The closed chain pattern of chromosomal breakpoints also raised the possibility that multiple genomic regions might become spatially co-localized prior to undergoing rearrangement. Conceivably, such a phenomenon could reflect migration to “transcription factories”—preassembled nuclear subcompartments that contain RNA polymerase II holoenzyme30. In prostate cells, androgen signaling has been shown to induce co-localization of TMPRSS2 and ERG, thereby allowing double-strand breaks to facilitate gene fusion formation31–33. A role for transcription in the genesis of TMPRSS2-ERG in PR-1701 seems plausible, as genomic sequences of up to 240 bp are duplicated at the resulting fusion junctions (Fig. 2b). Alternatively, chains of breakpoints might reflect the clustering of active and inactive chromatin within the recently demonstrated fractal globule structure of nuclear architecture34. Stimulated by these models, we considered whether the genomic regions involved in prostate cancer rearrangements exhibited similarities in terms of either transcriptional patterns or chromatin marks. Here, we employed published chromatin immunoprecipitation and massively parallel sequencing (ChIP-seq) data from VCaP, an androgen-sensitive prostate cancer cell line that harbors the TMPRSS2-ERG gene fusion35.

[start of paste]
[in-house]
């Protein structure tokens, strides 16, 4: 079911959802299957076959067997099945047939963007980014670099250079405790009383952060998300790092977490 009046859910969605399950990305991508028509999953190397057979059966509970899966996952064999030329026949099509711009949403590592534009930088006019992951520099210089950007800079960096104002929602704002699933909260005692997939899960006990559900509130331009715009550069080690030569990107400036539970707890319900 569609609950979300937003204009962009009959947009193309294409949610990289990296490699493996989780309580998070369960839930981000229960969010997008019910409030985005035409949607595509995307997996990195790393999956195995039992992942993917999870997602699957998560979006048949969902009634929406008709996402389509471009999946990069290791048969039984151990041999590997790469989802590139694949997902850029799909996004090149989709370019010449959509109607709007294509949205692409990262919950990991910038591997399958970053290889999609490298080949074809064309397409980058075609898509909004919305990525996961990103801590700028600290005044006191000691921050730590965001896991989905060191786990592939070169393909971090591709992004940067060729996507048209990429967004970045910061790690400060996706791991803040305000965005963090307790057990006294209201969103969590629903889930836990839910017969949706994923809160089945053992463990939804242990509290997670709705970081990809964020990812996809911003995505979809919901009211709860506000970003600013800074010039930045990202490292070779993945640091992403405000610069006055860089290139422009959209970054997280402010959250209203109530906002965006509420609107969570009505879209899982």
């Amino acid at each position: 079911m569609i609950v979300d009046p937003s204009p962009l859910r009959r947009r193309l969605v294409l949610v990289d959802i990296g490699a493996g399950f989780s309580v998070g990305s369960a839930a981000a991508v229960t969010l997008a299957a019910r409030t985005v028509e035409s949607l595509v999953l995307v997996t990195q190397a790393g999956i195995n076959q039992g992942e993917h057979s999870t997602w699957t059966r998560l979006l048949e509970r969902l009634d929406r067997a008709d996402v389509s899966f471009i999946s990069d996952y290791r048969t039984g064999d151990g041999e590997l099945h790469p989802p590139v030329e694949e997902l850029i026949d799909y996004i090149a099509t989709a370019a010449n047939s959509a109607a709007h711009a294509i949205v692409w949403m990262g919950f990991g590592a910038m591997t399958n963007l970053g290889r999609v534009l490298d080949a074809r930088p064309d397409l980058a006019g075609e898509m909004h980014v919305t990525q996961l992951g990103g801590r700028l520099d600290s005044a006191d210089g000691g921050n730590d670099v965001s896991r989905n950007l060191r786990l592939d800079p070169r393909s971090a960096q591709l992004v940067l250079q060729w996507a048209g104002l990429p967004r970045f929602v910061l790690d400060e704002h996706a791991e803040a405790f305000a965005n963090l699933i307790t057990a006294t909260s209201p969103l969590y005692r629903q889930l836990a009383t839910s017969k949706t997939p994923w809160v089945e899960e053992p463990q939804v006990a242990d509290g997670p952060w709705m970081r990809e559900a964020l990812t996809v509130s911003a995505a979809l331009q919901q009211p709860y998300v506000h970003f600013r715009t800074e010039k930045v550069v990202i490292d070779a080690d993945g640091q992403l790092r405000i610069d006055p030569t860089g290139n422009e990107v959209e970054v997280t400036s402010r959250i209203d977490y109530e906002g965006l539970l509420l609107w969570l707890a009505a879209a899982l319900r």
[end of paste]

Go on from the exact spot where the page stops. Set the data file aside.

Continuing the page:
Interestingly, the location of rearrangement breakpoints from the TMPRSS2-ERG fusion positive tumor PR-2832 showed significant spatial correlation with various marks of open chromatin in VCaP cells (Fig. 3 and Supplementary Fig. S5). These marks included ChIP-seq peaks corresponding to RNA polymerase II (pol II, p = 1.0× 10−15), histone H3K4 trimethylation (H3K4me3, p = 3.1× 10−7), histone H3K36 trimethylation (H3K36me3, p = 3.5× 10−12), and histone H3 acetylation (H3ace, p = 9.5 × 10−12) (Fig. 3). Similar statistical correlations were observed for peaks corresponding to AR (p = 1.1× 10−5), and ERG binding sites (p = 4.9× 10−14) (Fig. 3 and Supplementary Table 6), consistent with the substantial overlap between AR and ERG binding locations in VCaP cells35. (We did not observe significant enrichment of either AR or ERG binding site sequences in the vicinity of these breakpoints.) In the other ERG fusion-positive tumors (PR-0581 or PR-1701), the correlations between breakpoints and ChIP-seq peaks were intermittently apparent, albeit much less significant.